The ‘Macquarie Model’ is begun when the bank buys all or part of a business, whether it be road or bridge, airport or utility. After a period of ingestion, the investment is passed on to one or more of its specialist funds, crystallising a profit, usually modest. But these funds not only pay Macquarie for management; they also pay fees for advice, underwriting and refinancing, as well as bonuses for outperformance of market indicators. In conjunction with rapid growth, Macquarie’s fee structure sometimes produces bizarre excesses: in the three years from June 2002, for example, the rake-off from the Macquarie Infrastructure Group was 54% of cash flow.
In theory, it would be possible for investors to find a cheaper manager. In practice, to unseat Macquarie from one of its funds is almost as inconceivable as Westfield Holdings being booted out of Westfield Trust. So it goes – and when you are clipping per cents off $131 billion of infrastructure assets, there is soon plenty to go round. As Scoop Jackson observed, “A billion here, a billion there, and pretty soon you’re talking about real money.”
Of course, we – and that includes the premier, and the auditor general – know now that the Macquarie Model of financing is the worst thing a government can get into, via P3’s or IPP’s. My colleague Erik Anderson and I have chatted about this, and the best thing you can read to understand how bad this companies methods are , is to read this article, titles Macquarie model blowtorched.
New York- based corporate governance service RiskMetrics Group has delivered a stinging rebuke to Australia’s infrastructure sector , and in particular the “Macquarie Model” which has been mimicked by Babcock & Brown, and has spawned a generation of toll-roads, airports, telecommunications and power generation stocks.”
“In the most detailed independent research of Macquarie’s Group and Babcock satellites to be published, RiskMetrics critiques the financially engineered infrastructure model for its high debt levels, high fees, paying distributions out of capital rather than cashflow, overpaying for assets, related-part transactions, booking profits from revaluations, poor disclosure, myriad conflicts of interest, auditor conflicts and other poor corporate governance.”
“Although the report has not put a figure on it, fees in the billions above normal public-private partnership (PPP) rates of return have gone to the investment banks.”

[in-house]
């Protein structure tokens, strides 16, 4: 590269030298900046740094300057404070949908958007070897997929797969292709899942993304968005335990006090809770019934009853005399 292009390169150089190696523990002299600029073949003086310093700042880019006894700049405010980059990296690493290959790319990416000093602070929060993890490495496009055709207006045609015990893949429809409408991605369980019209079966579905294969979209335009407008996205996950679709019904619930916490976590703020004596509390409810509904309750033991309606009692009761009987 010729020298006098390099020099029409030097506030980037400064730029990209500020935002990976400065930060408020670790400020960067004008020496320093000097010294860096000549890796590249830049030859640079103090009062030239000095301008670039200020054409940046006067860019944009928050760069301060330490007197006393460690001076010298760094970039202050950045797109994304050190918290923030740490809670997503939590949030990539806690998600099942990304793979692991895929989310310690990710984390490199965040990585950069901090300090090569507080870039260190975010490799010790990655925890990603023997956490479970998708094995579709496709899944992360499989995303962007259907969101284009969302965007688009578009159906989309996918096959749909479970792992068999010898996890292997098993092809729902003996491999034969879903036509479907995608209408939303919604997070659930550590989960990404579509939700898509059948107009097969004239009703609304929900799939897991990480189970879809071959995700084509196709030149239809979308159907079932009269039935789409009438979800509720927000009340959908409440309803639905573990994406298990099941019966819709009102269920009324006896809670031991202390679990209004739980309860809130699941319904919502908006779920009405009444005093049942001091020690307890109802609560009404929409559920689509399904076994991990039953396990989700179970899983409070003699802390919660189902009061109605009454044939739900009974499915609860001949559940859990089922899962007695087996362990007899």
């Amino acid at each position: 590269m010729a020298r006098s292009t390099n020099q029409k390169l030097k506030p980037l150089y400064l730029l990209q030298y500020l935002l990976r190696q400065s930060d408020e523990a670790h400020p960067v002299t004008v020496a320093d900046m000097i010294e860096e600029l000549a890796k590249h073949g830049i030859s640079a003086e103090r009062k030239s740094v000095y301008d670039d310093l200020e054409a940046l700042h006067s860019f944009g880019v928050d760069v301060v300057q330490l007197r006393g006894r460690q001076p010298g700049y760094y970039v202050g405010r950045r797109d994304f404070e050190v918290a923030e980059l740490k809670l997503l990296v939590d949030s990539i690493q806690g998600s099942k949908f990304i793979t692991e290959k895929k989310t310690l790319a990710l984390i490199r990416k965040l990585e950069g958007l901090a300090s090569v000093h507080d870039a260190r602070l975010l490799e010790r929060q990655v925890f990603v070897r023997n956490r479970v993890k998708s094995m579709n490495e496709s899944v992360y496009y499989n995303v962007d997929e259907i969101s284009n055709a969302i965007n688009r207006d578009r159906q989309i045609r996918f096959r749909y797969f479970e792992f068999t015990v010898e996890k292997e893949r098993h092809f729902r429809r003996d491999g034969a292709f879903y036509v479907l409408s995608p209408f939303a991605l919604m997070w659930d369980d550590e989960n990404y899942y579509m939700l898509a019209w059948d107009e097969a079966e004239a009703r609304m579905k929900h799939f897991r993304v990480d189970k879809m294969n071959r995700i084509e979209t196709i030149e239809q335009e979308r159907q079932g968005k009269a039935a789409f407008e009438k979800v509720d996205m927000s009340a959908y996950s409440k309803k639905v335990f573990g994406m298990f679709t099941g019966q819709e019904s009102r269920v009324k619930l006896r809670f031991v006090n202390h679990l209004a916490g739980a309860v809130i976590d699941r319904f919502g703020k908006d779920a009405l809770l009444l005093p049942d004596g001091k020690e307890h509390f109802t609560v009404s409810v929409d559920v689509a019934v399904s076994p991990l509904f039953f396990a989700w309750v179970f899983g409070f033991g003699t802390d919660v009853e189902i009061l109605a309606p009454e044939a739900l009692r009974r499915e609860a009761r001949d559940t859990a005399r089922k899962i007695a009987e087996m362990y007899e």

But back to the Millionaires Factory…. Another excerpt to make you wonder why our government likes to do so much business with companies like these…
The risks attached to Macquarie aren’t only financial. It is not just another big company making a tonne of money; it is a company increasingly standing in for the state, and not just in Australia. Two of its biggest recent purchases have been British assets of the most public kind: the venerable utility Thames Water, acquired by a Macquarie-led syndicate last October for £8 billion, and the emergency-services communications network Airwave, for which £1.9 billion was paid in April. Thames looks like the bank’s gamest bet yet: massively profitable, but with pipes so decrepit that almost a third of the water that flows through them seeps into the ground. London’s mayor, Ken Livingstone, has derided it as “the unacceptable, unsustainable and irresponsible face of privatisation”.
In the public eye, Macquarie can look squeamish. Stan Correy from Background Briefing describes attending a financial industry conference to hear Nicholas Moore speak. When Moore heard that the ABC was present, he demanded that recording equipment be switched off. “I was just reading that Macquarie is investing in regional newspapers in the US,” Correy says. “Which has got to be ironic, considering they absolutely hate journalists writing anything about them.”
Its reputation, moreover, is for being prickly, even hostile, when criticised. When Business Review Weekly was preparing a cover story on Macquarie three years ago, the bank started issuing complaints to the magazine’s proprietor, John Fairfax Group, even before publication. Two years ago, transport academic Dr John Goldberg published a paper casting doubt on the viability of the M2 Motorway and the Lane Cove and Cross City tunnels; the bank not only complained to the University of Sydney, where he was an honorary associate, but demanded the university disassociate itself from his comments. Whatever the rights and wrongs of Goldberg’s critique, it seemed needlessly heavy-handed. Likewise the response to the Wilson HTM analyst Brett Le Mesurier, who was told recently that he was being denied access to management because he had the temerity to write a note to clients comparing Macquarie to its smaller rival Babcock & Brown. “Of course,” says the puckish Le Mesurier, “that just encourages me.”
An investment bank undertaking roles previously performed by government is anything but a like-for-like swap. A government is elected on the basis of what it may giveth; an investment bank is chiefly interested in what it can taketh away.
Considering that last statement, there is no doubt our government’s ideologies are badly skewed, when they continually encourage and promote business investments that will ultimately not only bankrupt our province, but our citizens of faith and trust in the process.
Question the Macquarie connections when you see them, past or present, not only for what they represent, but for what that connection means for the future of our province.